The Most Advanced Rocket Engine, Ranked

Choose the rocket engine you think is the most advanced!

Author: Gregor Krambs
Updated on May 27, 2024 06:18
As humanity reaches further into the stars, the technology propelling us forward becomes a critical subject of discussion and comparison. Determining which rocket engine leads the pack in terms of innovation, efficiency, and power contributes significantly to advancements in space exploration. This analysis isn’t just for engineers and scientists; enthusiasts and future-thinkers also hold stakes in understanding which technologies will shape our extraterrestrial ambitions. By casting your vote on which rocket engine you believe stands out, you contribute to a broader community consensus. This shared insight can guide potential futurists and curious minds in recognizing industry leaders and might influence the direction of upcoming technological endeavors. Your participation helps create a collective voice on what pushes us beyond our current celestial boundaries.

What Is the Most Advanced Rocket Engine?

  1. 1


    Developed by SpaceX, the Raptor is a full-flow staged combustion engine designed for the Starship spacecraft. It burns methane and liquid oxygen.
    • Propellant: Methane and Liquid Oxygen
    • Type: Full-Flow Staged Combustion
  2. 2


    Developed by SpaceX for use on the Falcon 9 and Falcon Heavy launch vehicles, the Merlin engine uses RP-1 and liquid oxygen as propellants.
    • Propellant: RP-1 and Liquid Oxygen
    • Type: Gas-generator cycle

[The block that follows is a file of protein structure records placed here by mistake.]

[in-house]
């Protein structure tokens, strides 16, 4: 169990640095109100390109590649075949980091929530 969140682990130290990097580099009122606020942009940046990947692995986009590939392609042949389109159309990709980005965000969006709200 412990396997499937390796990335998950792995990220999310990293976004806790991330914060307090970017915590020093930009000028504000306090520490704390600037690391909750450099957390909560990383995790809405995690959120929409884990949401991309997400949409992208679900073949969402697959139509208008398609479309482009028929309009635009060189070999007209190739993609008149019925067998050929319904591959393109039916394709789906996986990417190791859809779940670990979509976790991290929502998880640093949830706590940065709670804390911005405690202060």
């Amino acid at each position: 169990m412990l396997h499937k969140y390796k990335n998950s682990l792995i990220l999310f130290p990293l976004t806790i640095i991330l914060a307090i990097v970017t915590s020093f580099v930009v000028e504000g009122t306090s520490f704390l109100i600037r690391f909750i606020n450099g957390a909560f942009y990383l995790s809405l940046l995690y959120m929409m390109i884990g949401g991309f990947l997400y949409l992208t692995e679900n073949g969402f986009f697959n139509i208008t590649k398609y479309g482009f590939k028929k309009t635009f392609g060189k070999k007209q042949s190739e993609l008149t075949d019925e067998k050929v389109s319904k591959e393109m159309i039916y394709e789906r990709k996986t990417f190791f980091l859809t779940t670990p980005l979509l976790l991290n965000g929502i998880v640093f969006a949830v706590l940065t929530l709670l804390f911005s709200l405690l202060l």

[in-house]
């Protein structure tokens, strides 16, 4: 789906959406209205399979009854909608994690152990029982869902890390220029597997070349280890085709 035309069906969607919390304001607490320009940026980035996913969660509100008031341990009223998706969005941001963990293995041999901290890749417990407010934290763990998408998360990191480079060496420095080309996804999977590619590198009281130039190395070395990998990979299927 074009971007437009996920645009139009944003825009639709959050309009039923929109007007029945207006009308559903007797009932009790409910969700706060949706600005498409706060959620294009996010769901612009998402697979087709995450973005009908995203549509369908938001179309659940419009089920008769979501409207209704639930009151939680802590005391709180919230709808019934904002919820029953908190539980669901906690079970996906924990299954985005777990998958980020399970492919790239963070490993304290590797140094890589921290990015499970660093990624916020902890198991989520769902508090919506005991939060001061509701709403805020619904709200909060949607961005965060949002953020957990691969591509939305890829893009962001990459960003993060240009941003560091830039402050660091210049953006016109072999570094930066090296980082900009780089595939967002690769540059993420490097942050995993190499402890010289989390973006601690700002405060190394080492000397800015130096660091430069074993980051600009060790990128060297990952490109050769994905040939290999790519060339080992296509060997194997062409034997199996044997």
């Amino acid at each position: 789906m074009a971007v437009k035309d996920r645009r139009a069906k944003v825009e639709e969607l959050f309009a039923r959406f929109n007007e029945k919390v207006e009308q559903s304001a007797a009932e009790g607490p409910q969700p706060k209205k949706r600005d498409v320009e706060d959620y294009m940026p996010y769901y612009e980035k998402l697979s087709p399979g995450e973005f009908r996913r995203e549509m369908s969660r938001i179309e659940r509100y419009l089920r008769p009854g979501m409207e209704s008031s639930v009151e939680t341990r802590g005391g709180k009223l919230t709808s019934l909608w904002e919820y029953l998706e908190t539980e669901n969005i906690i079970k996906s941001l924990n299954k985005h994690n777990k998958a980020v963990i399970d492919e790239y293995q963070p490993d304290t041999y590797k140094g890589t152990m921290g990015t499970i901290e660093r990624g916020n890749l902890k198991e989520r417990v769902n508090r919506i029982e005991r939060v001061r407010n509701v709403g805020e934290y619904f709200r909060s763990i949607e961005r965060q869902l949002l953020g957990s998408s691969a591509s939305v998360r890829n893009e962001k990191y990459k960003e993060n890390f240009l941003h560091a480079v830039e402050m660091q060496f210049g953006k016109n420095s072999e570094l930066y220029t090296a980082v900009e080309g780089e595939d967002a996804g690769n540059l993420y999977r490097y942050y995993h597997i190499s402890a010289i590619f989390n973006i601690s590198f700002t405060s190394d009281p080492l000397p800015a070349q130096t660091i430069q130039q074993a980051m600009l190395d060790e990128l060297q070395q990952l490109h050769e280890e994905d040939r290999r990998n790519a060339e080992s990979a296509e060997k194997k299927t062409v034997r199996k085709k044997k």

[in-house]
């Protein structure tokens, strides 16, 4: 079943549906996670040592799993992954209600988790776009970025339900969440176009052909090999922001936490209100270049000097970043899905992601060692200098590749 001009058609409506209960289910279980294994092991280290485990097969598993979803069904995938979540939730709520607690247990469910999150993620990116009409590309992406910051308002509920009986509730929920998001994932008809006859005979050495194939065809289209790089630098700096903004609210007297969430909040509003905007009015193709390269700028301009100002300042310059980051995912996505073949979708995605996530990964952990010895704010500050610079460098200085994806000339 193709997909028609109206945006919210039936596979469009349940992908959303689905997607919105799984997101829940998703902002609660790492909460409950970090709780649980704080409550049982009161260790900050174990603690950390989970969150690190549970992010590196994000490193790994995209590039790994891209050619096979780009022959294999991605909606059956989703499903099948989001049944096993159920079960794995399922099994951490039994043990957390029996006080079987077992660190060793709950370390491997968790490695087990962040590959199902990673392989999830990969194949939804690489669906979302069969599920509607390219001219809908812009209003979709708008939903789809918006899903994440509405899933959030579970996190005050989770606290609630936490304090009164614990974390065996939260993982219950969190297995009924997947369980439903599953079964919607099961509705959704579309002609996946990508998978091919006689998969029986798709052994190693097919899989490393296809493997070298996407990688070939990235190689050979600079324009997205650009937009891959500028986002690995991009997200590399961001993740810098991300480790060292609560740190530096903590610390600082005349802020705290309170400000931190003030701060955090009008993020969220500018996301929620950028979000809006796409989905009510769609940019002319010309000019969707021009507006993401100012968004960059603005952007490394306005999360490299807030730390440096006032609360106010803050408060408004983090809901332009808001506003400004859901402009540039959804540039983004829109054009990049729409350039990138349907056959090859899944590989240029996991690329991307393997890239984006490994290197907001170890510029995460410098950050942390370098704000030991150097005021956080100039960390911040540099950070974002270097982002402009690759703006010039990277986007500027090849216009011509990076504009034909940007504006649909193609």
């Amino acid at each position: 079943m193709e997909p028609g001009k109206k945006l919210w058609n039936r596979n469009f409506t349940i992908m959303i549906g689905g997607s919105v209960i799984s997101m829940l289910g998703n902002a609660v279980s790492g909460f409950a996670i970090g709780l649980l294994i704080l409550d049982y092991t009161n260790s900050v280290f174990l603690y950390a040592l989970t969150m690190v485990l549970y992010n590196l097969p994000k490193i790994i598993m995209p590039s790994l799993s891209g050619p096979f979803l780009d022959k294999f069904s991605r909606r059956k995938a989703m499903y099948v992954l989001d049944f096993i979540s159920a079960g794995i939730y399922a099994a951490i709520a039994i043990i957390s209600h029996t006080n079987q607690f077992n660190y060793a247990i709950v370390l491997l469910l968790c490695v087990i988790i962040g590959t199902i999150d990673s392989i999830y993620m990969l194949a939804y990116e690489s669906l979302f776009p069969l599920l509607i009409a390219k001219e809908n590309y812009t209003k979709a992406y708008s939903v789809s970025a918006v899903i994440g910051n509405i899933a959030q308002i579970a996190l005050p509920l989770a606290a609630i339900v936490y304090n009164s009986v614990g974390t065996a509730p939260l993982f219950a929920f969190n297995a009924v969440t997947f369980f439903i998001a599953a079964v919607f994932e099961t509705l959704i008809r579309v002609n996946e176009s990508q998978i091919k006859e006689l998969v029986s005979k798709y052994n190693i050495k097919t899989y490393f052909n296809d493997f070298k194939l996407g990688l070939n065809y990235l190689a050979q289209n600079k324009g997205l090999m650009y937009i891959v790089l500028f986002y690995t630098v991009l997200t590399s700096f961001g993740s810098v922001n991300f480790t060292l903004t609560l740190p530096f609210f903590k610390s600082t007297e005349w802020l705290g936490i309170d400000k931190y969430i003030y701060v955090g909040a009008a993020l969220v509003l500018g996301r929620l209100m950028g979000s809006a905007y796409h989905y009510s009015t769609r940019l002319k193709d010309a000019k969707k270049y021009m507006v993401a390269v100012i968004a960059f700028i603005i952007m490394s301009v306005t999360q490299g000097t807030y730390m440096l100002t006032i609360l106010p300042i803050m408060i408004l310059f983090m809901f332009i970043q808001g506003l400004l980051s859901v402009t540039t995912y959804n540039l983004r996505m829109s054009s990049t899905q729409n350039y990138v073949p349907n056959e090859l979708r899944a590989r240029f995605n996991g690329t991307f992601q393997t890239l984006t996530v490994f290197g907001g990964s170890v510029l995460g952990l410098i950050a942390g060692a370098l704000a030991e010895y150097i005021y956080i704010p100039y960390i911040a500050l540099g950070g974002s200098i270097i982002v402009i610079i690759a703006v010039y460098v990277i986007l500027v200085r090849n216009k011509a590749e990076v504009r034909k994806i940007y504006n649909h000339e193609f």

3. 3


    A restartable upper-stage engine used on the Ariane 6, Vinci is designed for high efficiency and multiple ignitions.
    • Propellant: Liquid Hydrogen and Liquid Oxygen
    • Type: Expander cycle
  4. 4


    A rocket engine designed for use in the Atlas V launch vehicle, the RD-180 is known for its high thrust and reliability. It uses kerosene and liquid oxygen.
    • Propellant: Kerosene and Liquid Oxygen
    • Type: Staged Combustion
  5. 5


    Developed by Blue Origin, the BE-4 is a powerful engine using liquid oxygen and liquefied natural gas. It's intended for use on the New Glenn rocket.
    • Propellant: Liquefied Natural Gas and Liquid Oxygen
    • Type: Oxygen-rich Staged Combustion
  6. 6


    Used in the Saturn V rocket, the F-1 is the most powerful single-chamber liquid-fueled rocket engine ever developed by NASA.
    • Propellant: Kerosene and Liquid Oxygen
    • Type: Gas-generator cycle
  7. 7


    Originally developed for the Soviet N1 lunar rocket, the NK-33 engine was later adapted for use in the first stage of the Soyuz-2-1v launch vehicle.
    • Propellant: Kerosene and Liquid Oxygen
    • Type: Staged Combustion
  8. 8

    Vulcain 2

    Used on the Ariane 5 launch vehicle, the Vulcain 2 is a hydrogen-fueled engine developed by the European Space Agency.
    • Propellant: Liquid Hydrogen and Liquid Oxygen
    • Type: Gas-generator cycle
  9. 9


    Previously known as the Space Shuttle Main Engine (SSME), the RS-25 is a reusable liquid-fuel rocket engine built by Aerojet Rocketdyne.
    • Propellant: Liquid Hydrogen and Liquid Oxygen
    • Type: Staged Combustion
  10. 10


    A high-efficiency upper stage engine used in the Centaur, Delta IV, and Space Launch System, the RL10 uses liquid hydrogen and liquid oxygen.
    • Propellant: Liquid Hydrogen and Liquid Oxygen
    • Type: Expander cycle

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About this ranking

This is a community-based ranking of the most advanced rocket engine. We do our best to provide fair voting, but it is not intended to be exhaustive. So if you notice something or engine is missing, feel free to help improve the ranking!